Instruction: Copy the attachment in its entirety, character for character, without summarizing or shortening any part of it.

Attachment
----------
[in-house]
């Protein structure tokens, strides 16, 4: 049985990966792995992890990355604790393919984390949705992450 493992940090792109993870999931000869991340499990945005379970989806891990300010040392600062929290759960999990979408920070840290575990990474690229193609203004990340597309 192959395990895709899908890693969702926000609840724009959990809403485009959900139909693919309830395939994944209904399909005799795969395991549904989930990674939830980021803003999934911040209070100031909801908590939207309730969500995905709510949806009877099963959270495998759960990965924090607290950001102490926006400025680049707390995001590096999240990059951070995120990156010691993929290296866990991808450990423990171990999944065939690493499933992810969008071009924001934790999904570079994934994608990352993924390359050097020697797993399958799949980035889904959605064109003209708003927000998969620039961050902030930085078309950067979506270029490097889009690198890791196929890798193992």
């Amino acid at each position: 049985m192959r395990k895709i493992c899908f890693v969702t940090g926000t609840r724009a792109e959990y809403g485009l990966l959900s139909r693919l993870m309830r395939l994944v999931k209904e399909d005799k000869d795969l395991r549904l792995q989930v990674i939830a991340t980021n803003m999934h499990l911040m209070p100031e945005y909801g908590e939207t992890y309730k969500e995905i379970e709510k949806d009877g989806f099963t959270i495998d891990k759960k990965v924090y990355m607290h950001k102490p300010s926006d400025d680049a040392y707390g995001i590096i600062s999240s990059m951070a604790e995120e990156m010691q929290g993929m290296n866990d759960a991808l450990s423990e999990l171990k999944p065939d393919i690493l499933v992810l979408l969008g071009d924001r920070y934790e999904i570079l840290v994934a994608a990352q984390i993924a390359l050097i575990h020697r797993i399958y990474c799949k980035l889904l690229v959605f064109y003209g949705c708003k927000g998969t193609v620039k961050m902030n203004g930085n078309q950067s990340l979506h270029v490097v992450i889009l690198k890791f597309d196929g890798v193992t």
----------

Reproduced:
[in-house]
């Protein structure tokens, strides 16, 4: 049985990966792995992890990355604790393919984390949705992450 493992940090792109993870999931000869991340499990945005379970989806891990300010040392600062929290759960999990979408920070840290575990990474690229193609203004990340597309 192959395990895709899908890693969702926000609840724009959990809403485009959900139909693919309830395939994944209904399909005799795969395991549904989930990674939830980021803003999934911040209070100031909801908590939207309730969500995905709510949806009877099963959270495998759960990965924090607290950001102490926006400025680049707390995001590096999240990059951070995120990156010691993929290296866990991808450990423990171990999944065939690493499933992810969008071009924001934790999904570079994934994608990352993924390359050097020697797993399958799949980035889904959605064109003209708003927000998969620039961050902030930085078309950067979506270029490097889009690198890791196929890798193992």
């Amino acid at each position: 049985m192959r395990k895709i493992c899908f890693v969702t940090g926000t609840r724009a792109e959990y809403g485009l990966l959900s139909r693919l993870m309830r395939l994944v999931k209904e399909d005799k000869d795969l395991r549904l792995q989930v990674i939830a991340t980021n803003m999934h499990l911040m209070p100031e945005y909801g908590e939207t992890y309730k969500e995905i379970e709510k949806d009877g989806f099963t959270i495998d891990k759960k990965v924090y990355m607290h950001k102490p300010s926006d400025d680049a040392y707390g995001i590096i600062s999240s990059m951070a604790e995120e990156m010691q929290g993929m290296n866990d759960a991808l450990s423990e999990l171990k999944p065939d393919i690493l499933v992810l979408l969008g071009d924001r920070y934790e999904i570079l840290v994934a994608a990352q984390i993924a390359l050097i575990h020697r797993i399958y990474c799949k980035l889904l690229v959605f064109y003209g949705c708003k927000g998969t193609v620039k961050m902030n203004g930085n078309q950067s990340l979506h270029v490097v992450i889009l690198k890791f597309d196929g890798v193992t």